With the year rounding to a finish, I took a peek at my statistics to see which articles have been the most influential. After this post I’ll be signing off until the New Year for a little rest and family holiday time. If you’re new to the site (or missed one of these posts), you may enjoy checking out some of the more popular topics explored in 2013:
My dear twenties, In seven days I will celebrate the start of my last year with you. 29. My farewell year to a decade well spent. I’ll have you know I’ve liked you a lot more than the teens. You are the decade that got rid of acne, gave me a job that didn’t come with an apron, and taught me how to spread my wings and fly away from home. You introduced me to love, turned me into a bride, and washed away the insecurities of adolescence with the affection of a man I never deserved.
You are the decade of burnt dinners, tiny apartments, and tender beginnings. The decade that laid a little body into my arms and in one swift moment made me a mother for life. Where adolescence taught me to be strong because I have not, you taught me to be strong because I have. You tutored me with kindness instead of pain. With blessings that made me ache to be better than I am. No matter what the future brings, I will remember you as the decade that gave me the gifts that would come to define my life and my legacy.
My dear twenties, you have been merciful to me. A decade of joy, lavish with grace. I used to view you as the ticking-clock decade, the race-to-the-deadline decade…in which case I would have just one more year to run a marathon, write a novel, and finish having children! But I know better now. Your goal has never been for me to gather accomplishments and pin them to my chest before I’m thirty. Because you are not the finish line, but the starting line. If childhood and adolescence is the “ready” and “set,” you are the gunshot decade that gives us a swift kick in the pants and tells us to “Go!” Take your life and your blessings, and live! Put wings to your dreams, and courage to your feet, and don’t be so afraid to stumble along the way. Thank you, dear twenties. I look forward to one last year with you!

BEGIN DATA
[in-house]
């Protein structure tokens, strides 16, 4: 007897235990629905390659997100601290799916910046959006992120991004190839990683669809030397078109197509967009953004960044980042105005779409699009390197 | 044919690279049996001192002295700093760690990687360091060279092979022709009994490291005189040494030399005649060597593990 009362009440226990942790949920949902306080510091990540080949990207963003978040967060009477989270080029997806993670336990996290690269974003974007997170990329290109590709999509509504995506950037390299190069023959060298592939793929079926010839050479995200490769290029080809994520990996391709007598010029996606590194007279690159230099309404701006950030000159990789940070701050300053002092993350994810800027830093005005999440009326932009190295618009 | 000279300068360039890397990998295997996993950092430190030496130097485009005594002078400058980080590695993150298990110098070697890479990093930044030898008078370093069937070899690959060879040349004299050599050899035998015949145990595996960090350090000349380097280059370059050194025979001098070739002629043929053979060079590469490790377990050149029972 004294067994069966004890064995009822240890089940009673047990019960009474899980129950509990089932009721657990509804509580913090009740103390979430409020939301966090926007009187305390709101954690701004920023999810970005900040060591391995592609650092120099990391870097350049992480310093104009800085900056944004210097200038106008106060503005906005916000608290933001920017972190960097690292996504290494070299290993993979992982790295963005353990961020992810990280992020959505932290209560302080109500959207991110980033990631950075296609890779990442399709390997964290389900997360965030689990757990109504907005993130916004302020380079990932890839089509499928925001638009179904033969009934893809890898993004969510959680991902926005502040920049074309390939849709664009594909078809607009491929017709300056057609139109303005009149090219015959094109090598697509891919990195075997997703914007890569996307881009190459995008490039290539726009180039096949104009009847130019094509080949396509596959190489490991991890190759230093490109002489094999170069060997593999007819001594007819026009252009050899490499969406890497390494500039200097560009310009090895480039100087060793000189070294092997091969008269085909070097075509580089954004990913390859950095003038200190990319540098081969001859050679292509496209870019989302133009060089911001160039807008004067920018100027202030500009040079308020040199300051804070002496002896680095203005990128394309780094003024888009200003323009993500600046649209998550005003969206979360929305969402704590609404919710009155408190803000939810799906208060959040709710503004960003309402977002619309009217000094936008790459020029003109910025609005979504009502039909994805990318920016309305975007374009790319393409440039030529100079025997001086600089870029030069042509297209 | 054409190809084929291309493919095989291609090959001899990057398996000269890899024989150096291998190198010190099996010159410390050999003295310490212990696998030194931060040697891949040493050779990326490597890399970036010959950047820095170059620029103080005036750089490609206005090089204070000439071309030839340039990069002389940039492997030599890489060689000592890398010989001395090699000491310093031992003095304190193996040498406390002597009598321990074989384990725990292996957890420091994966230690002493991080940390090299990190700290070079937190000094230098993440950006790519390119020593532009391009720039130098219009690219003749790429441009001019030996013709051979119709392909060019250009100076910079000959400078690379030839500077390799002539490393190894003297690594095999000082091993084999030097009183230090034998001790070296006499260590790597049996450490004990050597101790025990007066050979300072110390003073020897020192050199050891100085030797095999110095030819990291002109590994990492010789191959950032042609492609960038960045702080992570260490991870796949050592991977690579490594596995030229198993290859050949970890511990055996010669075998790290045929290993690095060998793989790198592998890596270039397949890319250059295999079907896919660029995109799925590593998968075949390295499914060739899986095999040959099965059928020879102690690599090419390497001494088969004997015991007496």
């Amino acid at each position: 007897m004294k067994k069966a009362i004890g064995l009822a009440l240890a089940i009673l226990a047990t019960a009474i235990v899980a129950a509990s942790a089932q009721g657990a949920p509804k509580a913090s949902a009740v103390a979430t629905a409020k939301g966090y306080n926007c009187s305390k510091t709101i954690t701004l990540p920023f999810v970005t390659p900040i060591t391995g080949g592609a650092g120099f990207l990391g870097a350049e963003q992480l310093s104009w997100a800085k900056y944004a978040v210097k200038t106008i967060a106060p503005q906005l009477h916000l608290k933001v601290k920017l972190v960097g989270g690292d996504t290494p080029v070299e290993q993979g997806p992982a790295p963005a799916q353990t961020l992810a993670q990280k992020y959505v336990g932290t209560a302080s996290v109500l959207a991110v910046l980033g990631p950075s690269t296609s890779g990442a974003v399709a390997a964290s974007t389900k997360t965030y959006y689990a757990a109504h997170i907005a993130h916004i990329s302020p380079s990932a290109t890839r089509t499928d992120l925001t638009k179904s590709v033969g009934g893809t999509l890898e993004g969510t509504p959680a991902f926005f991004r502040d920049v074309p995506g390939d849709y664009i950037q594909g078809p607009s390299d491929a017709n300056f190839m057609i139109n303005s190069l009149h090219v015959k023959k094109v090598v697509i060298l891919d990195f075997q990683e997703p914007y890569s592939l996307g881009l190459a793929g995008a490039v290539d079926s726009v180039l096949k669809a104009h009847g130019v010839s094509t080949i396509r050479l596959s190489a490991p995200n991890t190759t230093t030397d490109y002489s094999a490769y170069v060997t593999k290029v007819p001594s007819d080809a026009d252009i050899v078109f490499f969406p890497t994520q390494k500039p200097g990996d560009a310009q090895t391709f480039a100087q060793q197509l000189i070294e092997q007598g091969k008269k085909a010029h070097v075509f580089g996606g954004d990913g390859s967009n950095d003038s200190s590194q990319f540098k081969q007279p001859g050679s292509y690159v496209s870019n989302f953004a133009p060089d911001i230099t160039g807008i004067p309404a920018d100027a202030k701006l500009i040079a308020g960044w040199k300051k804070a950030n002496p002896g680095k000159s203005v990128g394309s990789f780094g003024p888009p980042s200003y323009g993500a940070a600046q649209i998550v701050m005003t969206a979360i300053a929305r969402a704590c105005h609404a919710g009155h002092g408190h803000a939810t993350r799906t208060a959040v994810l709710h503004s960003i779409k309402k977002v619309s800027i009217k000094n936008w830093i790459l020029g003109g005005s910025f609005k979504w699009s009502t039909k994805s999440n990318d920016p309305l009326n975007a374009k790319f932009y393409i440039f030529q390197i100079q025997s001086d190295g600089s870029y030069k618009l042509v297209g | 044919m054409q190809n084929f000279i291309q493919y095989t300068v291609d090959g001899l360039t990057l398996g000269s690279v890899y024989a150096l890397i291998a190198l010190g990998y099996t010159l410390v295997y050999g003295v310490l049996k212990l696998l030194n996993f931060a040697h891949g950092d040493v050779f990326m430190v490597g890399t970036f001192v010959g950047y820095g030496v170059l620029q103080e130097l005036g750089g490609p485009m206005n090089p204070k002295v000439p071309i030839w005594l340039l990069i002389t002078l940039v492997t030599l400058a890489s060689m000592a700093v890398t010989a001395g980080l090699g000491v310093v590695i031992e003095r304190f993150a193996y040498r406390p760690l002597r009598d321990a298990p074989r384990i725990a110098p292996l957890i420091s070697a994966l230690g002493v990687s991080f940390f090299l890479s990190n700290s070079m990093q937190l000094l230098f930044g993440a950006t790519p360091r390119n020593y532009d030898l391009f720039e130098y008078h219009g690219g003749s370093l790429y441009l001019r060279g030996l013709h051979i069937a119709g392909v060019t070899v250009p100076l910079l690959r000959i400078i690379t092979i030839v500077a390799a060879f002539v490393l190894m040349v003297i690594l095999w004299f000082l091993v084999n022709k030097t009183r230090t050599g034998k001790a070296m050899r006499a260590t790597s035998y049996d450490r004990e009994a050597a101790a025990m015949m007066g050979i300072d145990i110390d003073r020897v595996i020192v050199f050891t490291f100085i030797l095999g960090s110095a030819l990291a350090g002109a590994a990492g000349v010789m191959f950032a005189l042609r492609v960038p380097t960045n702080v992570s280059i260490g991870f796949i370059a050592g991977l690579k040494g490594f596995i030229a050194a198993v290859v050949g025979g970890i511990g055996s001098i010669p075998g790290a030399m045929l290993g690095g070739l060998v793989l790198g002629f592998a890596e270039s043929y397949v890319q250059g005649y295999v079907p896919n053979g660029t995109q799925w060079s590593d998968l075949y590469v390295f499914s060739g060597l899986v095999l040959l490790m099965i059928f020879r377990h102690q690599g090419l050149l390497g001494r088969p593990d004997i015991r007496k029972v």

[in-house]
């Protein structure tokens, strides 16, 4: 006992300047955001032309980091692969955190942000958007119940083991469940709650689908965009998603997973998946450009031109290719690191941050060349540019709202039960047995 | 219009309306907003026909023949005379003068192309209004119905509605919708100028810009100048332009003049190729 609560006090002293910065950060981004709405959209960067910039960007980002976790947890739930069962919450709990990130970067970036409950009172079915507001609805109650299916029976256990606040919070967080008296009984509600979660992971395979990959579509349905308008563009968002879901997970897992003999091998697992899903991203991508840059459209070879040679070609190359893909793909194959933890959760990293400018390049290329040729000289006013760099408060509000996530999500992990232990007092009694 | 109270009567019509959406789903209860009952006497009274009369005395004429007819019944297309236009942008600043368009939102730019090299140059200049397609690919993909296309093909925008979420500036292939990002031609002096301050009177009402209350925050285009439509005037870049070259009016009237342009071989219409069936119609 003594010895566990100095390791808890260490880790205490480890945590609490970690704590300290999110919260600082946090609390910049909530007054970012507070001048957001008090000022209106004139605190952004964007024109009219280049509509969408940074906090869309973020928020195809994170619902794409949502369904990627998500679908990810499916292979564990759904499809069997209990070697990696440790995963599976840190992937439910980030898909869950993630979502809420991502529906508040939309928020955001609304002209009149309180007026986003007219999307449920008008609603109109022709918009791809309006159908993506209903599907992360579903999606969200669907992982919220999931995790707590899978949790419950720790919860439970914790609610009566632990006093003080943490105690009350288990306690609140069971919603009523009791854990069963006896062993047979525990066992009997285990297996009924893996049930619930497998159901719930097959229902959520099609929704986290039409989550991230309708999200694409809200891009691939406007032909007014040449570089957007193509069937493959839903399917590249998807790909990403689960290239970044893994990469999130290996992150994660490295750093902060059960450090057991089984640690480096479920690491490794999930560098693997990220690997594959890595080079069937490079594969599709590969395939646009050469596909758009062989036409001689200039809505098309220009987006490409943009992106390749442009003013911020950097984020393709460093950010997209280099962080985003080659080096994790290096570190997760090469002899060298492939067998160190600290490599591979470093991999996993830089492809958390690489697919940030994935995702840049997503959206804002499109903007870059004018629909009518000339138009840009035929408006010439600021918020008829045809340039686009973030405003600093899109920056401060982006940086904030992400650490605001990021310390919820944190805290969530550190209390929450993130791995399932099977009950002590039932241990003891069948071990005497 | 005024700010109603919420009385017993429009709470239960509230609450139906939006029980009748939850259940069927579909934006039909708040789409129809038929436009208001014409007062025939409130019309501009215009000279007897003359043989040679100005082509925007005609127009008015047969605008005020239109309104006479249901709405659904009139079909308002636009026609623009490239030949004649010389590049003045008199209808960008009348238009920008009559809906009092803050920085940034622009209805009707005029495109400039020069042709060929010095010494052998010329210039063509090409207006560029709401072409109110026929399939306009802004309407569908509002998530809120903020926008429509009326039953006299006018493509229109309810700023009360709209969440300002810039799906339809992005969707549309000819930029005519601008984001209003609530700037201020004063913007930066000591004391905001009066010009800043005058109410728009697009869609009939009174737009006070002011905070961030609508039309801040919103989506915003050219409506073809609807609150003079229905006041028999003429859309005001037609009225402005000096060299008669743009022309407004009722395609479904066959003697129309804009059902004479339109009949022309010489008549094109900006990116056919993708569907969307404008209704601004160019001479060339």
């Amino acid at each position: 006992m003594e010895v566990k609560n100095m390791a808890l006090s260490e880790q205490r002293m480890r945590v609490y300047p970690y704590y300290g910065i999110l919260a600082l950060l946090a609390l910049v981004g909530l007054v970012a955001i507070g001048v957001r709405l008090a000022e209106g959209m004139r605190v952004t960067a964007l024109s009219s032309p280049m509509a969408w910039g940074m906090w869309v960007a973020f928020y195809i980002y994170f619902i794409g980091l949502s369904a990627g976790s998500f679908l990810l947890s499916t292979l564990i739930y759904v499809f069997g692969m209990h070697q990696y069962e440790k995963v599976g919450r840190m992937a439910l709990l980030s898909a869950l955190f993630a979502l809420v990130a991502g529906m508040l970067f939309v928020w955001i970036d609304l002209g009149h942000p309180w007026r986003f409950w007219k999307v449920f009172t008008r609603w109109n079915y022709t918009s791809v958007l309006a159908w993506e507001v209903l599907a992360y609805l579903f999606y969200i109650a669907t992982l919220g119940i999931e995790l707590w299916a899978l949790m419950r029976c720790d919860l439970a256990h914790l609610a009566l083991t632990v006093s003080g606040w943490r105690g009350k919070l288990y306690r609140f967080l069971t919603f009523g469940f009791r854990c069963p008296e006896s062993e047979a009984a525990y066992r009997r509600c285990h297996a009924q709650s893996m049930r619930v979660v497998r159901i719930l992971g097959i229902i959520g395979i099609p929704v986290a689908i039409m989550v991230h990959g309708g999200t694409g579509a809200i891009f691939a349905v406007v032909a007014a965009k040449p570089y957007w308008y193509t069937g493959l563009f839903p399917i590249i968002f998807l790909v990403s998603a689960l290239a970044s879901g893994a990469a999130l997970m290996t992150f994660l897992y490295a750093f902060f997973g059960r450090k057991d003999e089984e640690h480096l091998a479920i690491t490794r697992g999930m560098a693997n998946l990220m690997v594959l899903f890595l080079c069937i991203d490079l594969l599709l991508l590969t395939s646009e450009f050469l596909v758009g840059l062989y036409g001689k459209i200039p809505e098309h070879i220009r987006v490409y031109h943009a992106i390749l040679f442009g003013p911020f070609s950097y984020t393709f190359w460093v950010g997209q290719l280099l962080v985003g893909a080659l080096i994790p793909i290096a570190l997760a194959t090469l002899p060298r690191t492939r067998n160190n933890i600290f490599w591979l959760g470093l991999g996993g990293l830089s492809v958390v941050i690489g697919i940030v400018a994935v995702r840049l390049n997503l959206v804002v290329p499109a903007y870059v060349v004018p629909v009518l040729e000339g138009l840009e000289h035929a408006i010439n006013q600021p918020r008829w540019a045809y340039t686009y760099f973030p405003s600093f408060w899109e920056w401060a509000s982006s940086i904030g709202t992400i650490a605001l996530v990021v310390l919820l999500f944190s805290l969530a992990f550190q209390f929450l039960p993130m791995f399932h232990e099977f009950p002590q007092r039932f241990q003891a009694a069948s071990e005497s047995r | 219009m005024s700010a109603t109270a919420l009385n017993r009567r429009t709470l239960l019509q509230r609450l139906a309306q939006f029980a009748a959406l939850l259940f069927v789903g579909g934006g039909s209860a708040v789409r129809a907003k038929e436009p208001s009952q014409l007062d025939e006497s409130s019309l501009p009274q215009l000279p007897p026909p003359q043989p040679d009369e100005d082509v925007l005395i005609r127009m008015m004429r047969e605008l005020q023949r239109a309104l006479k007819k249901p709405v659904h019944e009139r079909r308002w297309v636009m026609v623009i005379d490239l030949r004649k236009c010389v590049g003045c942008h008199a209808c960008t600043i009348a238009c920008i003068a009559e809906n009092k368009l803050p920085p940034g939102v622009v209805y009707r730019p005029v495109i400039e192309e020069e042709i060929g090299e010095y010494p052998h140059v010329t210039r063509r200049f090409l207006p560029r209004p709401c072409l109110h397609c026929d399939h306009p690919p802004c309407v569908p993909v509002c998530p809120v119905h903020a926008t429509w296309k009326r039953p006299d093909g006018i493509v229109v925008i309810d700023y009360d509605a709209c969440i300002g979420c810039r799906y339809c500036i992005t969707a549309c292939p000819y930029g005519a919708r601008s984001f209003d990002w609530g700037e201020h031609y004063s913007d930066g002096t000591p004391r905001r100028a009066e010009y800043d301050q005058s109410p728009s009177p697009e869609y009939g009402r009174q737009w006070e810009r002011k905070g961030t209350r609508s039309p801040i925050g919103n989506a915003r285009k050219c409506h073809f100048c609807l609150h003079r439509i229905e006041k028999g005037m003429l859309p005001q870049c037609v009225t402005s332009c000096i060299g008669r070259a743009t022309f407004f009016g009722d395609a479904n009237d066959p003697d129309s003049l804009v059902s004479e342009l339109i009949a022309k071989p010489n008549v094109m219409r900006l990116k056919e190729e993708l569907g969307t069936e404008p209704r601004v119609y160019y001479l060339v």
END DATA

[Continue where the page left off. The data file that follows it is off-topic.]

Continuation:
Fear was the first thing that ever drove me to God. It wasn’t fear of God, it was fear of everything else. As a small child I lived in constant fear that my parents would die. By the time I was eleven-years-old I had developed an enslaving fear of demons that I would battle for nearly four years. I remember telling my mom I didn’t believe I would ever break free. But I did. One painstaking day at a time, my parents taught me to quote Truth in the face of fear over and over again, sometimes thirty times a day. And then twenty. And then ten, as the bouts grew smaller and my faith grew bigger. Until one day I realized I couldn’t remember the last time a fear of demons had controlled me.
That journey radically influenced my perspective of fear. It took the “fear” out of fear because it taught me that fear is conquerable. It taught me that fear is really all about deception. It’s about fooling us into forgetting the character and reality of God. I love the way the Jesus Storybook Bible captures the account of Jesus calming the storm. “Why were you scared?” Jesus asked. “Did you forget who I Am? Did you believe your fears, instead of me?”
Even as I type the words, my heart whispers yes. Yes, Jesus, even as an adult I forget who You are. I am tempted, continually, to believe my fears instead of You. Recently, a new mom contacted me to suggest I write about fear, specifically in parenting. This is a portion of what she wrote:
Since becoming a mom, one thing that I didn’t expect was the fear that has accompanied my new role. Fear that I’m not doing a good job, fear that I’ll hurt him, fear that I hear him crying while he’s napping and I’m in the shower, fear he will wake up in the middle of the night screaming, fear that he’s not eating right, fear that he’ll have allergies…the list goes on and on.